The return of subprime loans

What could possibly go wrong?

Proving that no-one ever really learns anything, the New York Times is reporting on the rebirth of subprime loans in the US:

Credit card lenders gave out 1.1 million new cards to borrowers with damaged credit in December, up 12.3 percent from the same month a year earlier, according to Equifax’s credit trends report released in March. These borrowers accounted for 23 percent of new auto loans in the fourth quarter of 2011, up from 17 percent in the same period of 2009, Experian, a credit scoring firm, said.

The situation isn't quite as bad as it was last time, however:

The push for subprime borrowers has not extended to the mortgage market, which remains closed to all but the most creditworthy.

The financial crash wasn't strictly caused by subprime mortgages, however. Instead, the blame usually falls at the feet of the "collateralised debt obligations", or CDOs, which were financial instruments created by bundling together these mortgages and selling them in tranches. The CDOs were then rated higher than they ever should (or would) have been if their provenance had been clearer. All of this was helped by a lax regulatory authority which only caught up with some of the outright deception involved long after the fact. (I should note that to call this a simplified version of the crisis would an understatement).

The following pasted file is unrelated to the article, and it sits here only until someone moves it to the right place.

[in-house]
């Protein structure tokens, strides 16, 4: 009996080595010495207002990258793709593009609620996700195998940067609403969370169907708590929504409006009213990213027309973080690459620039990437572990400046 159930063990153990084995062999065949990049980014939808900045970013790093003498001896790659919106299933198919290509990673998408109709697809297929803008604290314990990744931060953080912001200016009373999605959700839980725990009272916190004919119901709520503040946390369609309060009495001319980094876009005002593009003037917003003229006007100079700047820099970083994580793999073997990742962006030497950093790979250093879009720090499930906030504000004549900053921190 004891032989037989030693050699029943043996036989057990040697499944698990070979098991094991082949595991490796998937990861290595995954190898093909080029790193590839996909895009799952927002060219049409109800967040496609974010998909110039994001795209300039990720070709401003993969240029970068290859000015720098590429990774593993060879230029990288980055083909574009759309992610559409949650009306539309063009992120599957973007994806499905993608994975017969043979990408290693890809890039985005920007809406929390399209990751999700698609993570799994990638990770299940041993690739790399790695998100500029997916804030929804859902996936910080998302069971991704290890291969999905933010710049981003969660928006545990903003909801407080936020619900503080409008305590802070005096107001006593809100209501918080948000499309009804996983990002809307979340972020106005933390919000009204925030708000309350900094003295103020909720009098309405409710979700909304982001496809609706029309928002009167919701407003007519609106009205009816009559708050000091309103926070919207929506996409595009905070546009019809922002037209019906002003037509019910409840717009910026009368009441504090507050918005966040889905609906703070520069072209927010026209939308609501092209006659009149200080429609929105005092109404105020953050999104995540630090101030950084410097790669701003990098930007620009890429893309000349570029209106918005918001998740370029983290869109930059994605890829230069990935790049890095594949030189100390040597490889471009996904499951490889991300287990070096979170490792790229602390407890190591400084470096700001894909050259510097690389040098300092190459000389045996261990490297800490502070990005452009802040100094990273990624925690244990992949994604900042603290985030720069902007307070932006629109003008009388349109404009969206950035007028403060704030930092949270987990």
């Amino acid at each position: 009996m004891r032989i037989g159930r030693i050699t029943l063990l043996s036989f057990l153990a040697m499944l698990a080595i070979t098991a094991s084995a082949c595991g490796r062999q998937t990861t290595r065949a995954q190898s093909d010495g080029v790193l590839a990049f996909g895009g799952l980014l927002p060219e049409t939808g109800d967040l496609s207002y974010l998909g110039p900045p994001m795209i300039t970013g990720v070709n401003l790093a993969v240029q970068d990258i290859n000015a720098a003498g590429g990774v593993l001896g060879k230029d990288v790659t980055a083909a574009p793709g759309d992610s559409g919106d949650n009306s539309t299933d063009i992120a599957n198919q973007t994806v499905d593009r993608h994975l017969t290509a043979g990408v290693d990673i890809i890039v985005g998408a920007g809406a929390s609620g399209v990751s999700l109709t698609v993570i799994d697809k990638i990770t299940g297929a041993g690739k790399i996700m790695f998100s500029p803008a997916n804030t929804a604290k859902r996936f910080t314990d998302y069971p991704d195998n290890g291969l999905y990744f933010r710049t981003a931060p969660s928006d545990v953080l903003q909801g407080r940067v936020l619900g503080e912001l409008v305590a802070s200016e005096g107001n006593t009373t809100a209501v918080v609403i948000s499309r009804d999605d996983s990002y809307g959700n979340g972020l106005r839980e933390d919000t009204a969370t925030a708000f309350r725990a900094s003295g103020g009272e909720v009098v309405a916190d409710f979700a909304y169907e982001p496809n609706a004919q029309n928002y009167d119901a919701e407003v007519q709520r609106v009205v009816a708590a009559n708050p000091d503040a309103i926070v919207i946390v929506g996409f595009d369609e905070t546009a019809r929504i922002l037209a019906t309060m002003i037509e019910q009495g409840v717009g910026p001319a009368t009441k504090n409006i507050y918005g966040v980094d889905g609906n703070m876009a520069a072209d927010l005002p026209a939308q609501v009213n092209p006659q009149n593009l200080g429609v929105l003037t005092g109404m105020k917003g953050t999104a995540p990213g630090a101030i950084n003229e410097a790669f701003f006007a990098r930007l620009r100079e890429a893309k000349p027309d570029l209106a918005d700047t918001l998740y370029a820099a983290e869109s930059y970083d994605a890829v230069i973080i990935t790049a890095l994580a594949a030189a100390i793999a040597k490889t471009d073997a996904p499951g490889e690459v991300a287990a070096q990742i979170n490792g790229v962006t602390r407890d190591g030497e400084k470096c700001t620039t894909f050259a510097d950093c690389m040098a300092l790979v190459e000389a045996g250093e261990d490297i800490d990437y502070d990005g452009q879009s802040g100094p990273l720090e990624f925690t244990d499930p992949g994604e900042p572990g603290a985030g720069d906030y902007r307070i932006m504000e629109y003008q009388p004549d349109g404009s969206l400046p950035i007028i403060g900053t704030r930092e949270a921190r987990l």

So at least this time none of that is happening. No, hang on, it is:

Auto loans are particularly attractive for lenders since they were largely untouched by many of the new regulations. The new Consumer Financial Protection Bureau said it had not yet decided whether it would oversee the largest nonbank auto lenders.

At the same time, the market for securities made up of bundles of auto loans is heating up. Last year, investors scooped up $11.7 billion in auto loan securities, up from $2.17 billion in 2008. The pace of securitization in credit cards is slower, with lenders selling roughly 30 percent of their card portfolios to investors, down from 60 percent before the financial crisis, according to S&P.

Worst of all, though, is the industry's terminology for their customers:

The lenders argue that they have learned their lesson and are distinguishing between chronic deadbeats and what some in the industry call “fallen angels,” those who had good payment histories before falling behind as the economy foundered.

If you aren't a fallen angel, you may be a rising star instead. Gag-inducing.

Counterfeit credit cards on display in France. Credit: Getty Images

Alex Hern is a technology reporter for the Guardian. He was formerly staff writer at the New Statesman. You should follow Alex on Twitter.

Photo: Getty
Show Hide image

Rising crime and fewer police show the most damaging impacts of austerity

We need to protect those who protect us.

Today’s revelation that police-recorded crime has risen by 10 per cent across England and Wales shows one of the most damaging impacts of austerity. Behind the cold figures are countless stories of personal misery; 723 homicides, 466,018 crimes with violence resulting in injury, and 205,869 domestic burglaries to take just a few examples.

It is crucial that politicians of all parties seek to address this rising level of violence and offer solutions to halt the increase in violent crime. I challenge any Tory to defend the idea that their constituents are best served by a continued squeeze on police budgets, when the number of officers is already at the lowest level for more than 30 years.